Is Brontë Deliberately Confusing Us?

Modern readers often ask why Rochester did not simply divorce his wife once he discovered she was insane. Apparently it was for medical reasons, as Rochester explains to Jane:

“I could not rid myself of it by any legal proceedings: for the doctors now discovered that my wife was mad…”

Jane Eyre was published in 1847, 170 years ago. Marriage law of the time must have supported this premise of the novel, or surely Brontë would not have made it so critical to Rochester’s fate as a young man of 26. The “Pocket Chronicles,” the backstory I created for Rochester you may read elsewhere on this site proceed from this same assumption, that Rochester was trapped and had no legal recourse for a divorce.

While Jane Eyre was published in 1847, a mere ten years after Victoria succeeded to throne of England, that is not necessarily the time period in which it takes place. There are tantalizing yet contradictory clues provided by Brontë, but they only seem to muddle the picture.

The clearest indication for the year of the events in the novel is found in the Morton sequence. Jane has run away from Thornfield and found shelter with the Rivers family, St. John, Diana and Mary. She is taken in, and after several weeks accepts the post of school teacher for the poor girls of the community. One evening during his visit, St. John Rivers brings Jane a gift, a book, something she describes as a “new publication.” It turns out to be Sir Walter Scott’s epic poem, Marmion, which was first published in February, 1808. (1)

A second hint as to time period is found in Adele’s description to Jane of her journey across the English Channel from Paris, when she describes the passage on a ship “that smoked, how it did smoke!” Obviously, they traveled across the Channel by steamship.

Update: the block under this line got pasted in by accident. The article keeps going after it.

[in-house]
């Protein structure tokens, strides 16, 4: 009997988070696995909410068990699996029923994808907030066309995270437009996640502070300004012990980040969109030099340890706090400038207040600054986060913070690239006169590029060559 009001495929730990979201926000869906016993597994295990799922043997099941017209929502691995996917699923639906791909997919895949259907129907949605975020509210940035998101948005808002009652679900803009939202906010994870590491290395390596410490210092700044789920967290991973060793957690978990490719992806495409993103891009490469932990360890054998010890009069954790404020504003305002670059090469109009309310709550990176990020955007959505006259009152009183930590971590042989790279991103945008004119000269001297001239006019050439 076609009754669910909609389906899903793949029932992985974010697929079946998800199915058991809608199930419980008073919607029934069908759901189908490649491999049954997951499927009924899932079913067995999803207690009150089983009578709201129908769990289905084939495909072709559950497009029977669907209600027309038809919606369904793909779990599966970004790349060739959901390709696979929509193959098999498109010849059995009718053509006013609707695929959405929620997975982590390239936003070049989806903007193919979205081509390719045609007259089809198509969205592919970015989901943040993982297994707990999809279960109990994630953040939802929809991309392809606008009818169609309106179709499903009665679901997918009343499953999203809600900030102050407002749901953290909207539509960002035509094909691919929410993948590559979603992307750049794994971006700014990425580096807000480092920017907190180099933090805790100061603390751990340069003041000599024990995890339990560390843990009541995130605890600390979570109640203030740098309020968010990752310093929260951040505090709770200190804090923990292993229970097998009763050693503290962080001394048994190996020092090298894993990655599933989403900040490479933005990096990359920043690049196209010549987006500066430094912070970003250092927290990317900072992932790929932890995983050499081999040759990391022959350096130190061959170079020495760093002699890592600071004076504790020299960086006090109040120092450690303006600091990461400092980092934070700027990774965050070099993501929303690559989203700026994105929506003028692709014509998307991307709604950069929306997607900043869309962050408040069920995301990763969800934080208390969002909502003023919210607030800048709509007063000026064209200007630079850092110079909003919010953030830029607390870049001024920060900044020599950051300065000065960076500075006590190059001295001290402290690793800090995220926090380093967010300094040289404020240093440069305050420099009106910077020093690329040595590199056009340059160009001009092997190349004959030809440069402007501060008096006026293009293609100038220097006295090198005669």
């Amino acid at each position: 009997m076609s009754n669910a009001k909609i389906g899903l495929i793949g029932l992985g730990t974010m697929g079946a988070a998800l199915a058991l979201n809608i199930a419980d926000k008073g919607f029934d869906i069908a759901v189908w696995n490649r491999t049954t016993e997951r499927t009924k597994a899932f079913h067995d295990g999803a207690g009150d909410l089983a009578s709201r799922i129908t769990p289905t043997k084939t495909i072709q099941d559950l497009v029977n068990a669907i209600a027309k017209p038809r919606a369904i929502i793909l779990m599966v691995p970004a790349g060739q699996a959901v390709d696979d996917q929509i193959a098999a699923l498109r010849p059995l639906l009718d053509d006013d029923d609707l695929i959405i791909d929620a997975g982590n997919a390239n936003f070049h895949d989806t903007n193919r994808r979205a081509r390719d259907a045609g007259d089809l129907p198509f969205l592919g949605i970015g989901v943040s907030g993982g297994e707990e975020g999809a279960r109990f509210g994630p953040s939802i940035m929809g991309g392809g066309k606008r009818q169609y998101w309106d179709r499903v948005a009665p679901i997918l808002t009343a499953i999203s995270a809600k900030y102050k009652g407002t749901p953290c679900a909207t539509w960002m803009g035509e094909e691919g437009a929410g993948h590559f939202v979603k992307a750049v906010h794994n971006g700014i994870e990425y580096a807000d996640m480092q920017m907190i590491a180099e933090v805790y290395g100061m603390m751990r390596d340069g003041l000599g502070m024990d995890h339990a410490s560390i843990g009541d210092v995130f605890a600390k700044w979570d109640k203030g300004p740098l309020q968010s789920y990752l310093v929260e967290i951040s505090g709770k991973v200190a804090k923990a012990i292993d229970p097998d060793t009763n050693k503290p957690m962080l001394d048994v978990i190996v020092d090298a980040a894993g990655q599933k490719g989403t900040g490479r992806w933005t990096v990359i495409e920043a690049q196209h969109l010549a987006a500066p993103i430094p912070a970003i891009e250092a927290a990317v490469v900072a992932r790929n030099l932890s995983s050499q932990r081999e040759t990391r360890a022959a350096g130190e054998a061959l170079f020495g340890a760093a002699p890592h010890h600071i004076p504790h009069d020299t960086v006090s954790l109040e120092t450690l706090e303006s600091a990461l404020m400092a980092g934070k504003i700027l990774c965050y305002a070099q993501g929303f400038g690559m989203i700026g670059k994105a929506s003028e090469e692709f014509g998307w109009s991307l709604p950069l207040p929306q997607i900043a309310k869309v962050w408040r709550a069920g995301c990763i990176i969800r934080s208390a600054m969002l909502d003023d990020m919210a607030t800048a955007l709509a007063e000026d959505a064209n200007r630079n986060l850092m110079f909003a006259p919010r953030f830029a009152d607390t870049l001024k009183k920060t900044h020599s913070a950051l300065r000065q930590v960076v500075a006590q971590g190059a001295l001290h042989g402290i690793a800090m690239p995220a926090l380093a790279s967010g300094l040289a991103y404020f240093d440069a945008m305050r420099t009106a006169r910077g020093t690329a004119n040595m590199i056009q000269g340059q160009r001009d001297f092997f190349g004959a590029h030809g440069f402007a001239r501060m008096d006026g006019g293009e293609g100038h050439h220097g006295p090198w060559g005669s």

And yet, the first sea-going steamship in England was built by Richard Wright, which steamed from Leeds to Yarmouth in July 1813 (2),  five years after Scott’s poem was published. Steam travel initially was confined inland, to rivers and shore journeys. Regular Channel crossings began in 1824, when The General Steam Navigation Company distinguished itself as “the first British company operating a steamer service to foreign ports.” (3)

And finally, when Rochester describes to Jane how he impatiently waits for his lover, Céline Varens, to return to her apartment one June evening in Paris, he says,

I bethought myself to open the window and step out on to the balcony. It was moonlight, and gas-light besides…

Jane Eyre, Ch 15  

While gas lighting was common in London by 1816 (the year Brontë was born), it came more slowly to France:

The gas industry spread incomparably more slowly in France and Germany…Only from 1829 did gas begin to be used for street lighting, and then its use spread at a snail’s pace. (4)

So, with time frames twenty years apart: 1808, 1813, 1824, and 1829, it seems only to prove that Brontë meant be deliberately obfuscatory when writing her most famous work.


1. Encyclopedia Britannica,

2. Malster, R (1971), Wherries & Waterways, Lavenham, p. 61)

3. Heritage, P. (n.d.). The History of The General Steam Navigation Company. Retrieved January 1, 2017, from

4. Schivelbusch, Wolfgang, Disenchanted Night: The Industrialization of Light in the 19th Century, pg. 32, the University of California Press, 1983

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